Three sins are mentioned: the Kohen Gadol sins; the Sanhedrin err in halachah; the Nasi or king sin. Regarding the first two sins, the Kohen Gadol and Sanhedrin, the Torah begins withthe word “im”, if (he/they sin). When the Nasi sins, the Torah writes “asher,” when (he sins). Why is there a change in the Torah’s wording regarding the Nasi? The Meshech Chochmah opines that the phrase, “asher nasi yecheta”, “when a Nasi/ruler sins”, is connected to the words that precede it, namely, “Chatas ha’kahal hu,” “it is a sin- offering of the congregation.” In other words, the ruler’s sin is catalyzed by the congregations’ failing. In contrast, the Kohen Gadol’s sin is l’ashmas ha’am, to the guilt of the people; his sin precedes that of the people. He is responsible for their error.
The Torah is teaching us a significant lesson concerning the Kohen Gadol, the spiritual leader’s relationship vis-à-vis his flock, as opposed to the relationship of the king, the civil sovereign, with the people. The Kohen Gadol is the mashpia ruchoni, the spiritual advisor, who inspires and infuses Klal Yisrael with spirituality. He guides, he directs, he oversees the spiritual development of Klal Yisrael. He must divest himself of physical/material responsibility and endeavor to focus himself solely in the realm of the spiritual dimension, so that he can refine himself to the point that he fulfills his function as spiritual leader. When he errs and transgresses, it has an overriding, tragic effect on the people who look up to him for guidance and inspiration.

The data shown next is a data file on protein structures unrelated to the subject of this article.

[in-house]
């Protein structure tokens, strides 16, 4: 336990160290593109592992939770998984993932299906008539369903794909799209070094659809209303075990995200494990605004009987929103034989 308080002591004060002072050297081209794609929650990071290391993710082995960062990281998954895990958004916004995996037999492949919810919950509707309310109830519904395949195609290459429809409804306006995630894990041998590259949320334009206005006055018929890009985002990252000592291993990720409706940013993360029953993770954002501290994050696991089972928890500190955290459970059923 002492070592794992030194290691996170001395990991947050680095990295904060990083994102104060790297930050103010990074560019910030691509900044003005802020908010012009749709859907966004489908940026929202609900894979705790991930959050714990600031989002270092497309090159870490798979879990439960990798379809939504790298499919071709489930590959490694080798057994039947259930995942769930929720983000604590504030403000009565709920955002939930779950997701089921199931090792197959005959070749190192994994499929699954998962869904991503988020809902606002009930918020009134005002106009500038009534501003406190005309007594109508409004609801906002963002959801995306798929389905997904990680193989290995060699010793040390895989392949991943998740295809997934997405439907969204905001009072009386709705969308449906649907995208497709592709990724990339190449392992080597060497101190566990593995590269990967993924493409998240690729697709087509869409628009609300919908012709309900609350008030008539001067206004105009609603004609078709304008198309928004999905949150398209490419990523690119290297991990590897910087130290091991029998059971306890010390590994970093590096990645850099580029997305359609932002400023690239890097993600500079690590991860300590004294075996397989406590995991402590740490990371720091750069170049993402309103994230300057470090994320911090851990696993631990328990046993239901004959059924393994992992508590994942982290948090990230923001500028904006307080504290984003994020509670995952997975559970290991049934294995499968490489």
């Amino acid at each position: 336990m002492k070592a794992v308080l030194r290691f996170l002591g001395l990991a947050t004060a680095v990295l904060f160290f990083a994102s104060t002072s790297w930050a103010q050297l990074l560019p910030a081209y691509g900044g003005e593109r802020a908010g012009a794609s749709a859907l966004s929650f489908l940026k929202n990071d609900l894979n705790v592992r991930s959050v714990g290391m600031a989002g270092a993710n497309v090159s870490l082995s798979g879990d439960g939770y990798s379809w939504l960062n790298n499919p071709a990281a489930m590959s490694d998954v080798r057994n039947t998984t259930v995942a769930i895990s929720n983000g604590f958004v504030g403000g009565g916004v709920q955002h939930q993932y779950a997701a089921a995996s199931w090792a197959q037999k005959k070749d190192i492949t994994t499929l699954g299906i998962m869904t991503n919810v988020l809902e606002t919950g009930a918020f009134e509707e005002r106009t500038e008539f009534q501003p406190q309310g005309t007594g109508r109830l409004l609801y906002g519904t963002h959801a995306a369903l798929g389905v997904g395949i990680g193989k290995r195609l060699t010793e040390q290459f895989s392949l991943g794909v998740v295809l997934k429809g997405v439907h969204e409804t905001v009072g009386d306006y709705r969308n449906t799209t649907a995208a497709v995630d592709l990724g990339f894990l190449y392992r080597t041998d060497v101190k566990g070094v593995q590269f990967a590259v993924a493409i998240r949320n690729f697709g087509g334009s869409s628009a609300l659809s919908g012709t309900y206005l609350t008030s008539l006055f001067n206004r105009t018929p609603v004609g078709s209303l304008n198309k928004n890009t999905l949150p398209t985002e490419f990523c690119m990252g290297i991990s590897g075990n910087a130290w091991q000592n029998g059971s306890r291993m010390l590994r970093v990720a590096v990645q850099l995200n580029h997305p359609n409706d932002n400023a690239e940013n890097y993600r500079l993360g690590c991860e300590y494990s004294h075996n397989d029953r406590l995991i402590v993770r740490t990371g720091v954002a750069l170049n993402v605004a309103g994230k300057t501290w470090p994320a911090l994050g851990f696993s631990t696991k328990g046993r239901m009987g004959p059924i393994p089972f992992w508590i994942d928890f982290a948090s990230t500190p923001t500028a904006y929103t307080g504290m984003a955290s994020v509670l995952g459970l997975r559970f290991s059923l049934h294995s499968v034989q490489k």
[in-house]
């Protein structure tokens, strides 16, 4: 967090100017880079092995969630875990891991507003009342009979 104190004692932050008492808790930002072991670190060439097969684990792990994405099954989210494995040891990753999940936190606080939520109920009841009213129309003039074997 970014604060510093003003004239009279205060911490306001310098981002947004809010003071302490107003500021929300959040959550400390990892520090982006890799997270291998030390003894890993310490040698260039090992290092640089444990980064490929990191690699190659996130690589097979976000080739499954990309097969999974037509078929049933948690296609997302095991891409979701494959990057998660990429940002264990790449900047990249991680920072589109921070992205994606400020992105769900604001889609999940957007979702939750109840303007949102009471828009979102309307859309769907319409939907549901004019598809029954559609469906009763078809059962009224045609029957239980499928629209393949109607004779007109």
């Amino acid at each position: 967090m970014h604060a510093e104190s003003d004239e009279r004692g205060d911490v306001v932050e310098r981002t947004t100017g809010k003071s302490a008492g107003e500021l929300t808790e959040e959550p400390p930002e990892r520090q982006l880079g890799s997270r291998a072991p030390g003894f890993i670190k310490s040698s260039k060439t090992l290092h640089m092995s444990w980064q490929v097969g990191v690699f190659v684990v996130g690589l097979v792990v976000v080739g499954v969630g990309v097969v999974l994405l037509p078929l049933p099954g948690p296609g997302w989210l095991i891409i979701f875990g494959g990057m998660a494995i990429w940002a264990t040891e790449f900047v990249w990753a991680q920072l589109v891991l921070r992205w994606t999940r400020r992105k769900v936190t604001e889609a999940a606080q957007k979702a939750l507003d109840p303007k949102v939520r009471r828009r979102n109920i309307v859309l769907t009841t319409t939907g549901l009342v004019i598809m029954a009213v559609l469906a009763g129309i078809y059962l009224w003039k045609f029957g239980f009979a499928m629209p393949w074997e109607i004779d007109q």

In contrast, the Nasi, king, governs in a secular sense. He oversees the physical/ material/civil/social/development of the people. It is necessary that his office reflect the outer trappings of his position. This can cause a problem if the secular accoutrements that his office mandates affect his mindset and behavior. Indeed, this is why the Torah has put into place specific commands and guidelines to circumvent this problem. There are limitations placed on the wealth; the number of horses, and amount of silver and gold the Jewish king may amass.
While ostensibly the melech Yisrael, Jewish king, must be an individual of noble spiritual stature and repute, the Torah does not demand him to be the spiritual advisor and leader of the Jewish People. On the contrary, he needs the support of the people to maintain his spiritual status. The Torah alludes to them by the juxtaposition of the words, “it is a sin-offering of the congregation,” to the words, “when a ruler sins,” detailing the ruler’s sin. They are both intrinsically involved; the king sins when the people are spiritually deficient. When our secular leadership act inappropriately, first and foremost we must look into ourselves. It is not the leadership’s function to deal with the spiritual ills of the community. It is up to the people, together with their spiritual leadership, to address the areas of concern. The relationship between the community and its leadership goes in both directions.